Saturday November 19th, 2016 - Even before I started going to The New York Philharmonic faithfully, I was a fan of Cynthia Phelps (above) from her work with Chamber Music Society of Lincoln Center. Tonight, Ms. Phelps was center-stage at Geffen Hall, playing a brand new viola concerto by composer Julia Adolphe. The program further featured works by two of my extreme favorite composers - Wagner and Tchaikovsky - and was conducted by the Philharmonic's Music Director designate, Jaap van Zweden.
It has been ten years since The Metropolitan Opera last performed LOHENGRIN, and I for one have really missed it; I was grateful tonight for the opportunity to hear the opera's Act I prelude, and - under Maestro van Zweden's baton - the artists of the Philharmonic gave it a stunning performance.
Wagner wrote of the prelude as being a depiction of the descent of the Holy Grail to Earth; it opens on high, with ethereal violins, and the rapture slowly spreads from one section of the orchestra to another, creating a sonic glow. At the very end, a return to the stratosphere with a pianissimo whisper from the violins leaves us breathless. Maestro van Zweden molded the piece lovingly, controlling the layerings of sound to perfection and creating an organic whole. It is simply an astonishing and unique piece of music.
Cynthia Phelps, gowned in blue, then took the stage to a warm welcome for Julia Adolphe's viola concerto; entitled Unearth, Release, the concerto is in three movements, each being sub-titled. The first is Captive Voices, and it opens on a mysterious note with the viola playing in the low register. The composer employs a variety of percussion effects, and here the vibraphone sounds eerily. The viola remains unsettled - as if talking to itself - and then rises slowly out of the depths. A brief shimmer in the violins, a gong resonates ominously, and then the music turns big and cinematic; bells sound, the horns give voice, and magically the harp enters the mix: the concerto's most intriguing passage - for viola and harp in a pinging dialogue - ensues. An odd, probably sub-conscious quote from LA FORZA DEL DESTINO pricked up my ear; deep, sustained notes from Ms. Phelps, and then her line rises to mingle with the harp again as the music fades into air.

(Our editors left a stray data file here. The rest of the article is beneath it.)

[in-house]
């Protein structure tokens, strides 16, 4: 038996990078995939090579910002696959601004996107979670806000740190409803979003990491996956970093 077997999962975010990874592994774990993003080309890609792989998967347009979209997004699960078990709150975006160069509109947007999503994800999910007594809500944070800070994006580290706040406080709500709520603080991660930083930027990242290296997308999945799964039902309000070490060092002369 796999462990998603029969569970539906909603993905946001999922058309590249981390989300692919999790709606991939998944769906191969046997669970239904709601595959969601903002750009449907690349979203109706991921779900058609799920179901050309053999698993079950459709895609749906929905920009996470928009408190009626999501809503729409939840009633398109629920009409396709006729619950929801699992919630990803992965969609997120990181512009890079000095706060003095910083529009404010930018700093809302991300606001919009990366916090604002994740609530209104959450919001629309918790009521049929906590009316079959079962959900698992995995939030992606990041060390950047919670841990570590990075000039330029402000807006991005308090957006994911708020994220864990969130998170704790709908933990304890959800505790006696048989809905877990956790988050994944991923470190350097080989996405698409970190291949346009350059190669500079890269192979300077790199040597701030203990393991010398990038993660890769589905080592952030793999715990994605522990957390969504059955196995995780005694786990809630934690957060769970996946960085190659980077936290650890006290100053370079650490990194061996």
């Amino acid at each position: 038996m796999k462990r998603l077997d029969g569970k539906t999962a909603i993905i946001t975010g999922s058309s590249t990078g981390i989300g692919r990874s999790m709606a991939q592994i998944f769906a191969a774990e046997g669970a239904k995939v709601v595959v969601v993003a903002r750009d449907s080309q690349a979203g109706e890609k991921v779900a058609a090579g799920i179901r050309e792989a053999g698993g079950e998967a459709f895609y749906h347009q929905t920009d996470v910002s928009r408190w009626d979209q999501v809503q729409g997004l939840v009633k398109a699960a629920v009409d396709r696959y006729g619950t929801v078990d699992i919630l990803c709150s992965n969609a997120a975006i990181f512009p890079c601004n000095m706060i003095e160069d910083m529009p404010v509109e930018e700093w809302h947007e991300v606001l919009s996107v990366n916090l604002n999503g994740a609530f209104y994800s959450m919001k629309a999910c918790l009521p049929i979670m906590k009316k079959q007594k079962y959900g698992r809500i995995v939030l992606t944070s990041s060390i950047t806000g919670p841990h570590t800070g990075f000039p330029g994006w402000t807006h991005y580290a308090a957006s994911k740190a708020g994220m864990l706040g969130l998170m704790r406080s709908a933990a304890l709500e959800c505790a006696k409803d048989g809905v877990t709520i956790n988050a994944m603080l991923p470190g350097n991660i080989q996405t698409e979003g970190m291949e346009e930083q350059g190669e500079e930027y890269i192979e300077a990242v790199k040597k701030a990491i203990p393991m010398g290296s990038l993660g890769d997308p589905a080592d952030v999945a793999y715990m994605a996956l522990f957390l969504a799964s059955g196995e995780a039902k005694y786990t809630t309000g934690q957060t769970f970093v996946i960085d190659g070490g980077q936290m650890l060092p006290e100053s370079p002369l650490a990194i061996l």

The second movement, Surface Tension, begins with an animated, scurrying passage. The viola is kept busy against shifting rhythmic patterns from the orchestra until the movement comes to an abrupt halt. The dreamlike opening of the third movement, Embracing Mist, features Frank Huang's violin playing on high. The viola rises, and the cabasa makes a somewhat creepy appearance. Trumpet and English horn speak up before the music turns more expansive, over-lain by a brief horn duet. Ms. Phelps's viola whispers to us one last time.
The concerto has a darkling appeal, and Ms. Phelps' playing of it is first-rate; it has the potential to become a vehicle for violists worldwide. The composer took a bow, and the Philharmonic audience - always so responsive when a player from the home team takes a soloist role - showered Ms. Phelps with affection.
Maestro van Zweden (above, in a Marco Borggreve portrait) and the Philharmonic players then gave a thrilling rendering of Tchaikovsky's 4th symphony. From the opening fanfares, the performance was marked by big, passionate playing whilst jewel-like moments from the various solo voices emerged along the way to delight us. During the course of the first movement, my admiration for Maestro van Zweden became unbounded: his very animated podium personality and his brilliant alternation of jabs, lures, and summonses as he cued the various players was simply delightful to behold. Among the most cordial passages were an alternation of violins vs winds over timpani, and big playing from the horns; flute, clarinet, oboe, bassoon, and horn soloists shone forth. The music excited us thru its sense of urgency.
Liang Wang's evocative playing of the oboe solo that opens the second movement was a high point of the performance; in this Andantino, very much à la Russe, the wind soloists again flourished in each opportunity the composer provides.
The dazzling unison plucking of the strings in the Scherzo was vividly crisp and clear tonight, with the Maestro's fingertip control of the volume sometimes honed the sound down to a delicate pianissimo whilst maintaining the lively atmosphere. Oboe and flute again sing appealingly.
A grand, wild start to the concluding Allegro con fuoco established immediately the fact that Maestro van Zweden was taking the designation "con fuoco" ("fiery") very much to heart. The orchestra simply blazed away, a mighty conflagration that dazzled the audience in no uncertain terms. As the symphony reached its fantastical conclusion, the Geffen Hall audience burst into unrestrained shouts of approval and gales of applause: everyone stood up to cheer. Maestro van Zweden returned and signaled the musicians to rise, but instead they remained seated and joined in the applause, giving the conductor a solo bow. The audience loved it.
An evening, then, that moved from the spiritual to the exhilarating, superbly played, and with a Maestro from whom, it seems clear, we can expect great things.